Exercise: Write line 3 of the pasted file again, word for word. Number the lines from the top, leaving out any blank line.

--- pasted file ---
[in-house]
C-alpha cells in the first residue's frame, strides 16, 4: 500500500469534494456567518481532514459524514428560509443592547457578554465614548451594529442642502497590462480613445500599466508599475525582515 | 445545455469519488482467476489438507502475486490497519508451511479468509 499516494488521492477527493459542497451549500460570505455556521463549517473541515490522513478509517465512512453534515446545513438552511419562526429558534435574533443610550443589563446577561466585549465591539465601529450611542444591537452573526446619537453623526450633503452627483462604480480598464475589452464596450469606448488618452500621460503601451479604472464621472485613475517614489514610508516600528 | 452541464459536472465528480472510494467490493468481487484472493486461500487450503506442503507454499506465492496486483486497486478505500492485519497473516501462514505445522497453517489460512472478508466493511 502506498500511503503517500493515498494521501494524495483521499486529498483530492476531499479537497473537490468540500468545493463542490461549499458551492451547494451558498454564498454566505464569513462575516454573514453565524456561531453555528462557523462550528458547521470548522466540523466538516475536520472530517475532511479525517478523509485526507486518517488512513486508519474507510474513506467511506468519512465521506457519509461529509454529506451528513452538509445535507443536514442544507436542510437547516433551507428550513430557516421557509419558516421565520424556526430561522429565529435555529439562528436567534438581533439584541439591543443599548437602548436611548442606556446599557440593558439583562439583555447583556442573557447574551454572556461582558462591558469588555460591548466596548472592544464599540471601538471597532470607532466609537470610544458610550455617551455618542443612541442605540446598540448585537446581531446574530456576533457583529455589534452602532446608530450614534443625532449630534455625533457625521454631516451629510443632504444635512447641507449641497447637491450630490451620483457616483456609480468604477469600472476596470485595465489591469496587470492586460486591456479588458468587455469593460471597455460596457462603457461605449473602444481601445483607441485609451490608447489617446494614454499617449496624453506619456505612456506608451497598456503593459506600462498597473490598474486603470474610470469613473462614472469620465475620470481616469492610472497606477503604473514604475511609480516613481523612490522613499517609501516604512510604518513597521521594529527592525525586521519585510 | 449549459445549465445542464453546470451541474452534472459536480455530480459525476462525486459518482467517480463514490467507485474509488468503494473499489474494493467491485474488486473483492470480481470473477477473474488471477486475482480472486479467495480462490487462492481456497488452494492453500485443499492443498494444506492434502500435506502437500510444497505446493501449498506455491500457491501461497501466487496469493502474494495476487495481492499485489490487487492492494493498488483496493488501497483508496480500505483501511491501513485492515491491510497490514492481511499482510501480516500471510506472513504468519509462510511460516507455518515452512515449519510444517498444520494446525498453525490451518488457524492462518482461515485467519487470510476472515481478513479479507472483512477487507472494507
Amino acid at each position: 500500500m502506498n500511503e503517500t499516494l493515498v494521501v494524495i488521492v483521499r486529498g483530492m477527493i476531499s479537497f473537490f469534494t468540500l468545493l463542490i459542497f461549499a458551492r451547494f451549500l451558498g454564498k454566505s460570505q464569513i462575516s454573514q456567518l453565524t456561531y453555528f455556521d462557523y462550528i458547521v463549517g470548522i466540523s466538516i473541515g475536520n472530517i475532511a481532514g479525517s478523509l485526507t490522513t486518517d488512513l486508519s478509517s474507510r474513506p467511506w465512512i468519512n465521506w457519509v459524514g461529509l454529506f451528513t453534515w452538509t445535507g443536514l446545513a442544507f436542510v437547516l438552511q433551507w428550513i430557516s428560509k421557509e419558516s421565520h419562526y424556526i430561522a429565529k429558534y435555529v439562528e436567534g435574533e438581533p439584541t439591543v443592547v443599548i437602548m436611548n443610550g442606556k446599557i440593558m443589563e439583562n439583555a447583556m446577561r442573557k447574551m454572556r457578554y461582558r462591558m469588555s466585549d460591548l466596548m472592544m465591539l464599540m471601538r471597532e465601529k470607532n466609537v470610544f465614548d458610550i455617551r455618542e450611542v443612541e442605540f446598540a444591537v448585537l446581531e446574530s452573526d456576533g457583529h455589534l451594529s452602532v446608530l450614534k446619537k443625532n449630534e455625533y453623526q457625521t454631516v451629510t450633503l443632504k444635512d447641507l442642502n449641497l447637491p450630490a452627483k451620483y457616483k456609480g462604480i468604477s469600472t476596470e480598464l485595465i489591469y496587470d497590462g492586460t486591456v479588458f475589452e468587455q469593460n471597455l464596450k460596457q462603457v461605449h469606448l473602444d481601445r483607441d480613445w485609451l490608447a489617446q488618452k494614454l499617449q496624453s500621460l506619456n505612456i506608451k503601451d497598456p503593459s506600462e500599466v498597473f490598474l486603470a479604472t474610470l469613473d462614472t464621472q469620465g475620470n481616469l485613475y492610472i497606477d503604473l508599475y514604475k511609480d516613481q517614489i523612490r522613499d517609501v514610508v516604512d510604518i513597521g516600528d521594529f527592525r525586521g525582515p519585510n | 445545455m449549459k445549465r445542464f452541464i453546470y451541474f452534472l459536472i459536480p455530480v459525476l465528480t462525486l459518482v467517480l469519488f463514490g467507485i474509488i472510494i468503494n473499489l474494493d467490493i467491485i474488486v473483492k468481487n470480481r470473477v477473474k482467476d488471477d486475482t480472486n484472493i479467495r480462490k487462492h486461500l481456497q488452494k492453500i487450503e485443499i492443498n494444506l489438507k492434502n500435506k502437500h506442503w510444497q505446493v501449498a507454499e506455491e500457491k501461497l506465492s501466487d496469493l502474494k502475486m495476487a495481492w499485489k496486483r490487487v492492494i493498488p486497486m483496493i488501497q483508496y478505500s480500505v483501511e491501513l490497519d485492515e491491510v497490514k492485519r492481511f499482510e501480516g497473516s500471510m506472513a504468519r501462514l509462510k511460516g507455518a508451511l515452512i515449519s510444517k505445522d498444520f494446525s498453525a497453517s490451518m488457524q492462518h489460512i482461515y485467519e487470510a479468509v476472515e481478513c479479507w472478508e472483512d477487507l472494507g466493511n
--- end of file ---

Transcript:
Amino acid at each position: 500500500m502506498n500511503e503517500t499516494l493515498v494521501v494524495i488521492v483521499r486529498g483530492m477527493i476531499s479537497f473537490f469534494t468540500l468545493l463542490i459542497f461549499a458551492r451547494f451549500l451558498g454564498k454566505s460570505q464569513i462575516s454573514q456567518l453565524t456561531y453555528f455556521d462557523y462550528i458547521v463549517g470548522i466540523s466538516i473541515g475536520n472530517i475532511a481532514g479525517s478523509l485526507t490522513t486518517d488512513l486508519s478509517s474507510r474513506p467511506w465512512i468519512n465521506w457519509v459524514g461529509l454529506f451528513t453534515w452538509t445535507g443536514l446545513a442544507f436542510v437547516l438552511q433551507w428550513i430557516s428560509k421557509e419558516s421565520h419562526y424556526i430561522a429565529k429558534y435555529v439562528e436567534g435574533e438581533p439584541t439591543v443592547v443599548i437602548m436611548n443610550g442606556k446599557i440593558m443589563e439583562n439583555a447583556m446577561r442573557k447574551m454572556r457578554y461582558r462591558m469588555s466585549d460591548l466596548m472592544m465591539l464599540m471601538r471597532e465601529k470607532n466609537v470610544f465614548d458610550i455617551r455618542e450611542v443612541e442605540f446598540a444591537v448585537l446581531e446574530s452573526d456576533g457583529h455589534l451594529s452602532v446608530l450614534k446619537k443625532n449630534e455625533y453623526q457625521t454631516v451629510t450633503l443632504k444635512d447641507l442642502n449641497l447637491p450630490a452627483k451620483y457616483k456609480g462604480i468604477s469600472t476596470e480598464l485595465i489591469y496587470d497590462g492586460t486591456v479588458f475589452e468587455q469593460n471597455l464596450k460596457q462603457v461605449h469606448l473602444d481601445r483607441d480613445w485609451l490608447a489617446q488618452k494614454l499617449q496624453s500621460l506619456n505612456i506608451k503601451d497598456p503593459s506600462e500599466v498597473f490598474l486603470a479604472t474610470l469613473d462614472t464621472q469620465g475620470n481616469l485613475y492610472i497606477d503604473l508599475y514604475k511609480d516613481q517614489i523612490r522613499d517609501v514610508v516604512d510604518i513597521g516600528d521594529f527592525r525586521g525582515p519585510n | 445545455m449549459k445549465r445542464f452541464i453546470y451541474f452534472l459536472i459536480p455530480v459525476l465528480t462525486l459518482v467517480l469519488f463514490g467507485i474509488i472510494i468503494n473499489l474494493d467490493i467491485i474488486v473483492k468481487n470480481r470473477v477473474k482467476d488471477d486475482t480472486n484472493i479467495r480462490k487462492h486461500l481456497q488452494k492453500i487450503e485443499i492443498n494444506l489438507k492434502n500435506k502437500h506442503w510444497q505446493v501449498a507454499e506455491e500457491k501461497l506465492s501466487d496469493l502474494k502475486m495476487a495481492w499485489k496486483r490487487v492492494i493498488p486497486m483496493i488501497q483508496y478505500s480500505v483501511e491501513l490497519d485492515e491491510v497490514k492485519r492481511f499482510e501480516g497473516s500471510m506472513a504468519r501462514l509462510k511460516g507455518a508451511l515452512i515449519s510444517k505445522d498444520f494446525s498453525a497453517s490451518m488457524q492462518h489460512i482461515y485467519e487470510a479468509v476472515e481478513c479479507w472478508e472483512d477487507l472494507g466493511n